by Blair McPherson
“On this occasion you have not been successful, you did a good interview but the post went to a candidate with more experience/ more relevant experience.”
Well you can’t argue with that or can you? As far as feedback goes this is meant to make you feel better but is it an example of, “experience bias”?
I mean if the decision on who to appoint was based on experience then they knew from the application forms who had the most experience. Was it a waste of time the rest of us turning up? The feeling can be quite raw after an interview.
I have sat both sides of the interview table and seen how experience bias can operate. It starts well before the candidates find themselves in front of the interview panel when the person specification is being drawn up.
Why state how many years experience an individual must have when what you really want to know is the range and depth of experience? What is better – 10 years’ experience which on examination is one years’ experience reaped ten times or three years in which every year brought new challenges and new learning opportunities?
What the interview panel want to find out is what the candidate has learnt from their experience that would better equip them for the post.
“Must have experience of client group”, is an essential criteria I frequently came across in social services. I was guilty of this when recruiting a manager for a residential care home for older people. I was rightly challenged on this and quickly saw the benefits of not putting in unnecessary restrictions.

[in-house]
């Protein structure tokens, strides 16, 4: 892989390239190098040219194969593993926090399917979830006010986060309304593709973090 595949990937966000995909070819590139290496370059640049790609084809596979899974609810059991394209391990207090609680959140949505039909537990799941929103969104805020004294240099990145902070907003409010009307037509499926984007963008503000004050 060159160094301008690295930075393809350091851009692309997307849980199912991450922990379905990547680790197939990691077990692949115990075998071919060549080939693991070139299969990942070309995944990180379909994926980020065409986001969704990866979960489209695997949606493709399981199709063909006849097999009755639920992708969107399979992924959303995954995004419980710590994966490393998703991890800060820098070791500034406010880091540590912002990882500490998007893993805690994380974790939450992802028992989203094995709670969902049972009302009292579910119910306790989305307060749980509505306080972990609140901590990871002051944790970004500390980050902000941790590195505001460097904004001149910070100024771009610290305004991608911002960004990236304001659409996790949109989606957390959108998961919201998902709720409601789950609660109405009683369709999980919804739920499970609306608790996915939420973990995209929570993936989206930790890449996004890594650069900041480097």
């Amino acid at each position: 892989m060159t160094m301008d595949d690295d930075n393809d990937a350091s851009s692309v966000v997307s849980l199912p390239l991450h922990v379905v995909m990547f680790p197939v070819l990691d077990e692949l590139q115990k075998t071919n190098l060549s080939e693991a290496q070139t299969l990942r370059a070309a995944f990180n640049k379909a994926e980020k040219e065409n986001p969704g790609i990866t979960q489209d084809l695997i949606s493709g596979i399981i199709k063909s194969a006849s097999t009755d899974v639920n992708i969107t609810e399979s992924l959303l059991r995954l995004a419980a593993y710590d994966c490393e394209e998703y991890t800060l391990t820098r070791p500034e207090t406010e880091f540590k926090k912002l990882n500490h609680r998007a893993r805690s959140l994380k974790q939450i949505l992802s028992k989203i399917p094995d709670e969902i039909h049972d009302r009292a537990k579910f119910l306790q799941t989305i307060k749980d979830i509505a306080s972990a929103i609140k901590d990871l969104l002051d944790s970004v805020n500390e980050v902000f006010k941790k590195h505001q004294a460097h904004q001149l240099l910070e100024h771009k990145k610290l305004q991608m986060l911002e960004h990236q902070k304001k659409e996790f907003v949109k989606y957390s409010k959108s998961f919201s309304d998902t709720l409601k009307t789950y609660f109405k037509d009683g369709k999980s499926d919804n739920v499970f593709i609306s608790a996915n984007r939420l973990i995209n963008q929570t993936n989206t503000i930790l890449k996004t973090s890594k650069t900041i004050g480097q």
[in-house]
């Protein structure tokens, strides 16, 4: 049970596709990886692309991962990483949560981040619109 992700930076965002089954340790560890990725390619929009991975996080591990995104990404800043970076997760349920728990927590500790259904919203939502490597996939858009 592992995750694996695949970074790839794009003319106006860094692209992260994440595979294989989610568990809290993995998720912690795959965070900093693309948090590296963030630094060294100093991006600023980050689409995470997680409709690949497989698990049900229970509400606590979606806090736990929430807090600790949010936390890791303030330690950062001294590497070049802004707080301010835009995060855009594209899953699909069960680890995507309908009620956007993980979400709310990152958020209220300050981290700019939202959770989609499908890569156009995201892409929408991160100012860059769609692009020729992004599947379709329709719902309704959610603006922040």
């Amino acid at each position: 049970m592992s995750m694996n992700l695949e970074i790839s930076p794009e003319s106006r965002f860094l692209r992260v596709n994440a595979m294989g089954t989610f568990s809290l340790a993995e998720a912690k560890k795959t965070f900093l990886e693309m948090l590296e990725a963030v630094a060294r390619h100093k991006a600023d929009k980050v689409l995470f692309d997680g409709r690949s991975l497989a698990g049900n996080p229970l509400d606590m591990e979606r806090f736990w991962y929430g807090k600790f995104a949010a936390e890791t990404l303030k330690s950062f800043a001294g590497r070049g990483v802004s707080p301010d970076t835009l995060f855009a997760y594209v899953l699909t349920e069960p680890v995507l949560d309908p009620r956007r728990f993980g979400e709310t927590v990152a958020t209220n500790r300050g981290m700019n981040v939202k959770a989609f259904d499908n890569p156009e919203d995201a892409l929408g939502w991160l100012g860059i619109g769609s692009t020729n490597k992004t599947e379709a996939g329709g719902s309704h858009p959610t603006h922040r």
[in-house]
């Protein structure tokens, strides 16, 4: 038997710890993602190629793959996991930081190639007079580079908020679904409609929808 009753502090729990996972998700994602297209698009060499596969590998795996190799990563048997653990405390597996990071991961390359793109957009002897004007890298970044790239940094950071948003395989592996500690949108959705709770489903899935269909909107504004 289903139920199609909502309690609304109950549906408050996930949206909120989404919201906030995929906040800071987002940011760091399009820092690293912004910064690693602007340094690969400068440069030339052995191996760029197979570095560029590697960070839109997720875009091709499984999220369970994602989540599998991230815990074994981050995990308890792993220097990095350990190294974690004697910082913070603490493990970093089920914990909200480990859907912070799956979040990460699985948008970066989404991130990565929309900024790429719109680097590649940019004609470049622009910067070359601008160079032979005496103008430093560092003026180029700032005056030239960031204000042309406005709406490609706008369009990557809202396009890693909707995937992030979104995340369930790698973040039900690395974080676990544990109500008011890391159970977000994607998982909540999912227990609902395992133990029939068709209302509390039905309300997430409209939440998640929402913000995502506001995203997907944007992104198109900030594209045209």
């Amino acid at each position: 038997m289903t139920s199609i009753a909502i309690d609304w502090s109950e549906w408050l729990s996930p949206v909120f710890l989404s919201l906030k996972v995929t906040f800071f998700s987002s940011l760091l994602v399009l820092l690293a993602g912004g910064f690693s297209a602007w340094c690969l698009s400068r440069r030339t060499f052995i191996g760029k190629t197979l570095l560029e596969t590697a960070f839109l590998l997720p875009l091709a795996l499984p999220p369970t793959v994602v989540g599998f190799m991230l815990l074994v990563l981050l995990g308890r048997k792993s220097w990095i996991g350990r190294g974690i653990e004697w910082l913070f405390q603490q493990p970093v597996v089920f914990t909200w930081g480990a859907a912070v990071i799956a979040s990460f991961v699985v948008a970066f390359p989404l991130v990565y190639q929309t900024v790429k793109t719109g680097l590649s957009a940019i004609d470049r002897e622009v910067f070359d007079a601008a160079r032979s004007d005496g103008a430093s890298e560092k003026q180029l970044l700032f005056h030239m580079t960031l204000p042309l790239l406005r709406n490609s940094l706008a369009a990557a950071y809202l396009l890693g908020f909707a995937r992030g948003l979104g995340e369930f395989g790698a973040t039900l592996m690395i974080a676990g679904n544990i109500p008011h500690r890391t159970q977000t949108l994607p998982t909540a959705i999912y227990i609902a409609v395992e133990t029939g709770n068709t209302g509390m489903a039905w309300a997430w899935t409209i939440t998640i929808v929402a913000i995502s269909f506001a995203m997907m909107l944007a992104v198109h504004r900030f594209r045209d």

For a start this opened up the post to a wider range of candidates and it refocused the questions from,” tell us about your experience of working with older people”, to “tell us what you consider to be best practice and the values that underpin your practice”.
As a result we appointed a young person with a background in learning disabilities who turned out to be an excellent appointment who wouldn’t even have been able to apply had we stuck to the original criteria.
I applied the same thinking to social work posts. As a manager of a specialist team for older people I was more interested in a candidates response to risk in relation to dementia and how they would challenge appropriately medical staff who were risk adverse than which client group they had previously worked with.
Which means I would consider a social worker with a child care background for a specialist adult care team. Perhaps more controversially I see no reason why a social worker with a background in adult services can’t transfer to a specialist child protection post provided they have the skills and can demonstrate the specialist knowledge.
Beware of experience bias. You may be ruling out the best candidate.
Blair McPherson is an ex-social worker and former director of social services.